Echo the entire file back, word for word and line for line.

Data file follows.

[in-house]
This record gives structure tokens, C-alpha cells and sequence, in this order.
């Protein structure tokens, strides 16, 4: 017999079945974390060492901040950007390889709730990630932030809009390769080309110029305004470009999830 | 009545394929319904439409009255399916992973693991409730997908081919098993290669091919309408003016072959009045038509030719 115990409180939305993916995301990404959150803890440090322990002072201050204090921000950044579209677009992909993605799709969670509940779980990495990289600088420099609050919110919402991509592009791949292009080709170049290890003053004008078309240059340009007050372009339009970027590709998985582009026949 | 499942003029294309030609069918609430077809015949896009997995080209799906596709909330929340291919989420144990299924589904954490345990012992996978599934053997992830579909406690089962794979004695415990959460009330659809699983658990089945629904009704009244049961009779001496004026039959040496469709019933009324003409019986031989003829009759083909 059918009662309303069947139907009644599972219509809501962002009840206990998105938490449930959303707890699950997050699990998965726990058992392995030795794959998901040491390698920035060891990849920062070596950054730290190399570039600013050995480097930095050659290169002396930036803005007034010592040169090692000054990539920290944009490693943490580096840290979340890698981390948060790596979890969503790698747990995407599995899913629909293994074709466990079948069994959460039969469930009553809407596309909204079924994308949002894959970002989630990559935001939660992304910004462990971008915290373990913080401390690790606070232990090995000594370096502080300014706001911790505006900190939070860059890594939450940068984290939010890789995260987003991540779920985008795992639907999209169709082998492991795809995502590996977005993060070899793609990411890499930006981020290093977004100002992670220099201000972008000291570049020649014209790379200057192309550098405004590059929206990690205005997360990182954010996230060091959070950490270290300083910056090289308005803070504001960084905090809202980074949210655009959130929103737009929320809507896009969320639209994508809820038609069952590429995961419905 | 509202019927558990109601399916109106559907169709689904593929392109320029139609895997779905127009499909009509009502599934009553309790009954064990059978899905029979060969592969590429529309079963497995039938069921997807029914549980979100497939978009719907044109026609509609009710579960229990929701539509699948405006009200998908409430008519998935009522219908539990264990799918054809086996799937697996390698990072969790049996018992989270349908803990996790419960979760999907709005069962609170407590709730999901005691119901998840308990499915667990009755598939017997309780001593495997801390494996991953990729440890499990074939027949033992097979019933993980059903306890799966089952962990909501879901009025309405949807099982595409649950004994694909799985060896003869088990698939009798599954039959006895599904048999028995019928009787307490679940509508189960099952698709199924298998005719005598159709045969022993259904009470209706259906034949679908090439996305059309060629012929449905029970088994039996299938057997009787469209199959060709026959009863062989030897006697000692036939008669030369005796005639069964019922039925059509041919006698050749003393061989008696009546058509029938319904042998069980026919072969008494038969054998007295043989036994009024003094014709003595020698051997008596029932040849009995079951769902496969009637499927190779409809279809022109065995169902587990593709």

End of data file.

[in-house]
This record gives structure tokens, C-alpha cells and sequence, in this order.
């Protein structure tokens, strides 16, 4: 017999079945974390060492901040950007390889709730990630932030809009390769080309110029305004470009999830 | 009545394929319904439409009255399916992973693991409730997908081919098993290669091919309408003016072959009045038509030719 115990409180939305993916995301990404959150803890440090322990002072201050204090921000950044579209677009992909993605799709969670509940779980990495990289600088420099609050919110919402991509592009791949292009080709170049290890003053004008078309240059340009007050372009339009970027590709998985582009026949 | 499942003029294309030609069918609430077809015949896009997995080209799906596709909330929340291919989420144990299924589904954490345990012992996978599934053997992830579909406690089962794979004695415990959460009330659809699983658990089945629904009704009244049961009779001496004026039959040496469709019933009324003409019986031989003829009759083909 059918009662309303069947139907009644599972219509809501962002009840206990998105938490449930959303707890699950997050699990998965726990058992392995030795794959998901040491390698920035060891990849920062070596950054730290190399570039600013050995480097930095050659290169002396930036803005007034010592040169090692000054990539920290944009490693943490580096840290979340890698981390948060790596979890969503790698747990995407599995899913629909293994074709466990079948069994959460039969469930009553809407596309909204079924994308949002894959970002989630990559935001939660992304910004462990971008915290373990913080401390690790606070232990090995000594370096502080300014706001911790505006900190939070860059890594939450940068984290939010890789995260987003991540779920985008795992639907999209169709082998492991795809995502590996977005993060070899793609990411890499930006981020290093977004100002992670220099201000972008000291570049020649014209790379200057192309550098405004590059929206990690205005997360990182954010996230060091959070950490270290300083910056090289308005803070504001960084905090809202980074949210655009959130929103737009929320809507896009969320639209994508809820038609069952590429995961419905 | 509202019927558990109601399916109106559907169709689904593929392109320029139609895997779905127009499909009509009502599934009553309790009954064990059978899905029979060969592969590429529309079963497995039938069921997807029914549980979100497939978009719907044109026609509609009710579960229990929701539509699948405006009200998908409430008519998935009522219908539990264990799918054809086996799937697996390698990072969790049996018992989270349908803990996790419960979760999907709005069962609170407590709730999901005691119901998840308990499915667990009755598939017997309780001593495997801390494996991953990729440890499990074939027949033992097979019933993980059903306890799966089952962990909501879901009025309405949807099982595409649950004994694909799985060896003869088990698939009798599954039959006895599904048999028995019928009787307490679940509508189960099952698709199924298998005719005598159709045969022993259904009470209706259906034949679908090439996305059309060629012929449905029970088994039996299938057997009787469209199959060709026959009863062989030897006697000692036939008669030369005796005639069964019922039925059509041919006698050749003393061989008696009546058509029938319904042998069980026919072969008494038969054998007295043989036994009024003094014709003595020698051997008596029932040849009995079951769902496969009637499927190779409809279809022109065995169902587990593709």